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People hold signs ahead of the Ontario Elections Leaders debate at the CBC building in Toronto, Sunday May 27, 2018.Mark Blinch/The Canadian Press

Don Drummond thinks that regardless of the political stripes colouring the platforms of the two parties still in the fight in the Ontario election campaign, they share a fundamental flaw: Both are based on overly rosy assumptions about where Ontario’s economy is headed.

Mr. Drummond, the Queen’s University economist who famously chaired a government commission on Ontario’s fiscal sustainability in 2011-12, says the plans of all three major parties – the incumbent Liberals, who have essentially conceded defeat, as well as the contending Progressive Conservatives and New Democrats – are premised on long-used assumptions that the province’s real gross domestic product growth will average about 2 per cent over the medium to longer term. The reality, Mr. Drummond says, will probably be more like 1.5 per cent, given the economic headwinds that Ontario faces over the next several years.

“The longer-run economic growth rate that all the plans are based upon are bogus – they’re far too high,” he said.

This substantially lower growth trajectory is the bottom-line evidence of the big-picture economic challenges the next Ontario government will face. It raises questions of fiscal capacity – to fund the ambitious social programs that the NDP wants, perhaps, or to deliver the tax cuts and balanced budgets the PCs have touted – but it goes much deeper than that.

At the root of it is the fact that Ontario, like every other Western economy, is staring down the barrel of a demographic crunch. An aging population means slower growth in the labour force, which will significantly limit the economy’s capacity to grow.

If the next government wants any hope of leaning against this economic trend and sustaining growth closer to 2 per cent, it will have to find ways to increase labour force participation; stimulate investment in training, research and technology; improve competitiveness; and generally set the stage for better productivity growth to offset the labour slowdown. (Thankfully, one productivity-building initiative the apparently outgoing Liberal government championed – infrastructure investment – looks to be largely intact regardless of whether the PCs or NDP take power.)

On the labour force front, the NDP’s proposals for affordable child-care present the most promise. Neighbouring Quebec has proven an excellent model for how province-wide low-cost child care can free up more working-age people – especially women – to enter and remain in the labour market. With Ontario’s female participation rate eight percentage points lower than that of men, this could go a long way toward tapping into an underutilized supply of labour. The PCs are offering a child-care tax credit, but it’s a tiny fraction of the major investment NDP Leader Andrea Horwath has proposed.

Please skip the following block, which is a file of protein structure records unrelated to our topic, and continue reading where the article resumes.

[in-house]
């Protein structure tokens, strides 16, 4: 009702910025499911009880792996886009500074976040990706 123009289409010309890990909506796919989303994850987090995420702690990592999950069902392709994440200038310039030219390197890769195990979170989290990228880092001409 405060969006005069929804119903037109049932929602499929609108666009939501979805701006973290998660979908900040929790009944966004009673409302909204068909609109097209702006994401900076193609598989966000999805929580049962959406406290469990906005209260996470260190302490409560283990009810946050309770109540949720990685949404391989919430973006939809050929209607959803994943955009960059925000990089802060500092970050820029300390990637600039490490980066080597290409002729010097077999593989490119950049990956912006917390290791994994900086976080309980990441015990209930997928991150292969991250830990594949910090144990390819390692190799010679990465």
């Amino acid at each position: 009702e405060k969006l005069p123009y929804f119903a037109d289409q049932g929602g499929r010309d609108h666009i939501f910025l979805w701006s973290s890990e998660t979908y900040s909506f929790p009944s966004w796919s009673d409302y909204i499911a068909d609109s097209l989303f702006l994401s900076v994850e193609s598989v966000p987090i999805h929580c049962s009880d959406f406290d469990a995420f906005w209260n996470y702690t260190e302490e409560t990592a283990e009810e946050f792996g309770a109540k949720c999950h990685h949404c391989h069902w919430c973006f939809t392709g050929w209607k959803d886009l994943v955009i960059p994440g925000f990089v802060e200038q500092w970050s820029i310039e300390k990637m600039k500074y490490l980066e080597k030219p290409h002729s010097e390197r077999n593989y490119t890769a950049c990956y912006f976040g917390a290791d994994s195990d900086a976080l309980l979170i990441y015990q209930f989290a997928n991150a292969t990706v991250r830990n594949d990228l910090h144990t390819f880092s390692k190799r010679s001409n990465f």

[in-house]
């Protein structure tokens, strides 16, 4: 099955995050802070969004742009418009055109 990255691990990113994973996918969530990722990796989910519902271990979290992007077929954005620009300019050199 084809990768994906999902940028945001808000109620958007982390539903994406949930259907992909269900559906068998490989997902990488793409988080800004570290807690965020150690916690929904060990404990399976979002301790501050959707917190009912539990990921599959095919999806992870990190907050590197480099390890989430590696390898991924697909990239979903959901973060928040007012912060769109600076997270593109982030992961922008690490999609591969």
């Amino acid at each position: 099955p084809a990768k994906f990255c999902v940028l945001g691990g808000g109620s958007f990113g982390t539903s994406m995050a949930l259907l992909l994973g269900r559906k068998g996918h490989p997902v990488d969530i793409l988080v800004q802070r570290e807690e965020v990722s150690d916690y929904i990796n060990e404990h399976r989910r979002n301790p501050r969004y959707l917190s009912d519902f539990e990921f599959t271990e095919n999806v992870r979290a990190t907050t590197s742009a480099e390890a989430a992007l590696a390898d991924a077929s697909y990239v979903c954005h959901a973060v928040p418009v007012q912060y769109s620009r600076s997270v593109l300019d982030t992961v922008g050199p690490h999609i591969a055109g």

But on another potential source of labour force growth – immigration – both parties have precious little to say. While other provinces have stepped up their focus on immigration as a strategy to fill key skills shortages – an issue for productivity growth and competitiveness, especially with exponential advances in technology – the lack of a coherent immigration strategy is disheartening.

Neither party has much to say in its official platform about enhancing competitiveness and stimulating capital investment, even though both have become critical concerns for Ontario’s private sector in the wake of this year’s U.S. tax reforms. But on an important factor affecting competitiveness and investment attractiveness – corporate taxes – the PCs and NDP are at opposite poles.

There’s no reason to think that PC Leader Doug Ford’s pledged one-percentage-point cut to the corporate tax rate (to 10.5 per cent from 11.5 per cent) would be some magic bullet to keep Ontario in the game against U.S. competition; years of corporate tax cuts at the federal level in this country have done precious little to boost business investment. But Mr. Drummond argues that it probably can’t hurt; the NDP’s plan to raise the corporate tax rate to 13 per cent, on the other hand, can. It is deeply unhelpful to a business community that already feels, justifiably, that its access to trade markets and its ability to compete globally are under threat.

In all, the major planks of the NDP and PC economic platforms offer some glimmers of the biggest obstacles facing Ontario’s economy – but only glimmers. Neither party seems ready to fully confront the broader challenges that will make or break the province’s economy over the next decade.

Whoever wins Thursday’s election will need to catch on quickly. Because once these half-measures start leading the province down the road to 1.5 per cent growth, the government will lose the fiscal flexibility to do anything about it.

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